Along with malice and greed, the instinct of self-preservation may have had a place among the motives of Judas. Perfidy might be recommended by the suggestions of selfish prudence. The traitor was a shrewd man, and believed that a catastrophe was near. He understood better than his single-minded brethren the situation of affairs; for the children of this world are wiser in their generation than the children of light. The other disciples, by their generous enthusiasms and patriotic hopes, were blinded to the signs of the times; but the false disciple, just because he was less noble, was more discerning. Disaster, then, being imminent, what was to be done? What but turn king's vidence, and make terms for himself, so that Christ's loss might be his gain? If this baseness could be perpetrated under pretense of provocation, why then, so much the better!
These observations help to bring the crime of Judas Iscariot within the range of human experience, and on this account it was worth our while to make them; for it is not desirable that we should think of the traitor as an absolutely unique character, as the solitary perfect incarnation of satanic wickedness.[23.13 We should rather so think of his crime as that the effect of contemplating it on our minds shall be to make us, like the disciples, ask, Is it I?[23.14 "Who can understand his errors? Keep back Thy servant from presumptuous sins." There have been many traitors besides Judas, who, from malice or for gain, have played false to noble men and noble causes; some of them perhaps even worse men than he. It was his unenviable distinction to betray the most exalted of all victims; but many who have been substantially guilty of his sin have not taken it so much to heart, but have been able to live happily after their deed of villainy was wrought.
Yet, while it is important for our warning not to conceive of Judas as an isolated sinner, it is also most desirable that we should regard his crime as an incomprehensible mystery of iniquity. It is in this light that the fourth evangelist would have us look at it. He could have told us much about the mutual relations of Judas and Jesus tending to explain the deed of the former. But he has not chosen to do so. The only explanation he gives of the traitor's crime is, that Satan had taken possession of him. This he mentions twice over in one chapter, as if to express his own horror, and to awaken similar horror in his readers.[23.15 And to deepen the impression, after relating the exit of Judas, he adds the suggestive reflection that it took place after nightfall: "He then, having received the sop, went immediately out: and it was night." Fit time for such an errand!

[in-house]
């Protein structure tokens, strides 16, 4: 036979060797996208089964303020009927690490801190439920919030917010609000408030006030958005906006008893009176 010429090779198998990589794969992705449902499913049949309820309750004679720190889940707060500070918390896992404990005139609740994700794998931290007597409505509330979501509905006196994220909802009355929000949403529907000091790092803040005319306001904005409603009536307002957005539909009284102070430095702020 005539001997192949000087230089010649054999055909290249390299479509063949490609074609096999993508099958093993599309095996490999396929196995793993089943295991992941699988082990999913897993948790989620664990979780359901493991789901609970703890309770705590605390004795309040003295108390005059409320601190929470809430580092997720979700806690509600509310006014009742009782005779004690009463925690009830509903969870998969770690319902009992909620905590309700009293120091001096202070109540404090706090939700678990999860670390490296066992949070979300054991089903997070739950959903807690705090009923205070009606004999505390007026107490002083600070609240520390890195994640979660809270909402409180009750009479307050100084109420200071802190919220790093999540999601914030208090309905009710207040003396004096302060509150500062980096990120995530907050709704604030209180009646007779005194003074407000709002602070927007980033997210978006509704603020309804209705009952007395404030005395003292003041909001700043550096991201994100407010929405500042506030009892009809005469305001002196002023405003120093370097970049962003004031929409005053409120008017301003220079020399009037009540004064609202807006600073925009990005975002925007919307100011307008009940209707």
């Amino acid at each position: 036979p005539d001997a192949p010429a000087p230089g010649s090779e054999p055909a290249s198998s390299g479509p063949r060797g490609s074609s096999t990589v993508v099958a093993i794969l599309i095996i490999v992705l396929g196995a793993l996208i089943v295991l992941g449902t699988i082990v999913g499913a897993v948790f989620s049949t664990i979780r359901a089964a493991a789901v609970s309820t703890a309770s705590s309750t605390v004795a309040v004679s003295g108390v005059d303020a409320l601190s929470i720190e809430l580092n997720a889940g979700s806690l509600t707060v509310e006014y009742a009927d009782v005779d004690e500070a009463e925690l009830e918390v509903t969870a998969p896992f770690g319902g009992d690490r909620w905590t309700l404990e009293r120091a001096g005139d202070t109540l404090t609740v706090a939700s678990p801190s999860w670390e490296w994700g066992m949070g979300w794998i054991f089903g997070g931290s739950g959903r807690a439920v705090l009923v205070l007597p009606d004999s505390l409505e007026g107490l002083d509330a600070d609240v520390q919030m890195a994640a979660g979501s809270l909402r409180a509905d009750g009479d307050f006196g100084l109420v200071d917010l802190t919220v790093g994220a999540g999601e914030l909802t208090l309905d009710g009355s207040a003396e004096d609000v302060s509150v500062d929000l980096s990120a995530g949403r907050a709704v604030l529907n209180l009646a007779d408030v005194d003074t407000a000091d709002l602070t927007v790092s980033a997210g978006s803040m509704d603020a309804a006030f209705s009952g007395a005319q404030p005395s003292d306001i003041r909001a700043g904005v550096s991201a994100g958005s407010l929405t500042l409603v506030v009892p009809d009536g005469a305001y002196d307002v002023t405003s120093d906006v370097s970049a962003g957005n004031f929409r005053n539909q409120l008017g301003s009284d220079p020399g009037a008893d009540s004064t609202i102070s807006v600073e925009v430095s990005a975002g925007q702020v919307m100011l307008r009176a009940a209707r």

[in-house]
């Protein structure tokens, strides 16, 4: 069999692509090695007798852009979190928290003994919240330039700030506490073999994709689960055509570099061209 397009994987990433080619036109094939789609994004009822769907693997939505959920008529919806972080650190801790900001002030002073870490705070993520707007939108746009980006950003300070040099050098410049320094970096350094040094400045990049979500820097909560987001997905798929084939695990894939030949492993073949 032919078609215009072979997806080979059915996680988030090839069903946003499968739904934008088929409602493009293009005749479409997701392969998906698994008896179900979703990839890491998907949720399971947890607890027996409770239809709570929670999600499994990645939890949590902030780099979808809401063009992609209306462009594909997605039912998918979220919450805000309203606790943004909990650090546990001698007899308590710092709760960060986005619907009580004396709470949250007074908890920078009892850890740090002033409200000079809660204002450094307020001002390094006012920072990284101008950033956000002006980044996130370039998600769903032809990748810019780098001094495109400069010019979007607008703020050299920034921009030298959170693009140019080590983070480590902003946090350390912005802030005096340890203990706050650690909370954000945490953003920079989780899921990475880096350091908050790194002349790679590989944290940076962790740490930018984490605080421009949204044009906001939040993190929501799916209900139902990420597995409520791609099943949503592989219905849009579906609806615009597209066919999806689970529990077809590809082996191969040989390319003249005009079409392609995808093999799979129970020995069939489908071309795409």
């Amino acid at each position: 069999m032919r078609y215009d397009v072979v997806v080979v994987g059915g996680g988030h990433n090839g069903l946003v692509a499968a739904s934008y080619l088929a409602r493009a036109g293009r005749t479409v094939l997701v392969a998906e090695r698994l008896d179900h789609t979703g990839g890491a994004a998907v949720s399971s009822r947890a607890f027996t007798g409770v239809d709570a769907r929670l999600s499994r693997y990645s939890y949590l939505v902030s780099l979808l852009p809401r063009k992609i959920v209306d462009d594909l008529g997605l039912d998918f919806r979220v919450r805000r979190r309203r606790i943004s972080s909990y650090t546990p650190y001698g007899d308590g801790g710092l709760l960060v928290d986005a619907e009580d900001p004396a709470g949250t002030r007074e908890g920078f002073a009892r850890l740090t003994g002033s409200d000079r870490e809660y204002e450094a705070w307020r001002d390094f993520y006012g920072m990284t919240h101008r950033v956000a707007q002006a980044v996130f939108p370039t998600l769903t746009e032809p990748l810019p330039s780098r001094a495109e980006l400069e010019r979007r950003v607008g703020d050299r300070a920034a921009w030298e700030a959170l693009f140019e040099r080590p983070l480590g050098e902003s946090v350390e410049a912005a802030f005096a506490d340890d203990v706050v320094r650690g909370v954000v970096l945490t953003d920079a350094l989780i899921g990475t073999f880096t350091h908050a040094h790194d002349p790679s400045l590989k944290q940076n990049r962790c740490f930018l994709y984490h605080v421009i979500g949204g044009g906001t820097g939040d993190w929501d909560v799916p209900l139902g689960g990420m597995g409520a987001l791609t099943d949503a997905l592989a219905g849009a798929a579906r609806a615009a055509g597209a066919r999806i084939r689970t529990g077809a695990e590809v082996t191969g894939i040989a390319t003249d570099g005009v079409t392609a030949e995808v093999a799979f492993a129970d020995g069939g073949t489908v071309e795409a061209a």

Judas went out and betrayed his Lord to death, and then he went and took his own life. What a tragic accompaniment to the crucifixion was that suicide! What an impressive illustration of the evil of a double mind! To be happy in some fashion, Judas should either have been a better man or a worse. Had he been better, he would have been saved from his crime; had he been worse, he would have escaped torment before the time. As it was, he was bad enough to do the deed of infamy, and good enough to be unable to bear the burden of its guilt. Woe to such a man! Better for him, indeed, that he had never been born!
What a melancholy end was that of Judas to an auspicious beginning! Chosen to be a companion of the Son of man, and an eye and ear witness of His work, once engaged in preaching the gospel and casting out devils; now possessed of the devil himself, driven on by him to damnable deeds, and finally employed by a righteous Providence to take vengeance on his own crime. In view of this history, how shallow the theory that resolves all moral differences between men into the effect of circumstances! Who was ever better circumstanced for becoming good than Judas? Yet the very influences which ought to have fostered goodness served only to provoke into activity latent evil.
What a bitter cross must the constant presence of such a man as Judas have been to the pure, loving heart of Jesus! Yet how patiently it was borne for years! Herein He is an example and a comfort to His true followers, and for this end among others had He this cross to bear. The Redeemer of men had a companion who lifted up his heel against Him, that in this as in all other respects He might be like unto, and able to succor, His brethren. Has any faithful servant of Christ to complain that his love has been requited by hatred, his truth with bad faith; or that he is obliged to treat as a true Christian one whom he more than suspects to be a hypocrite? It is a hard trial, but let him look unto Jesus and be patient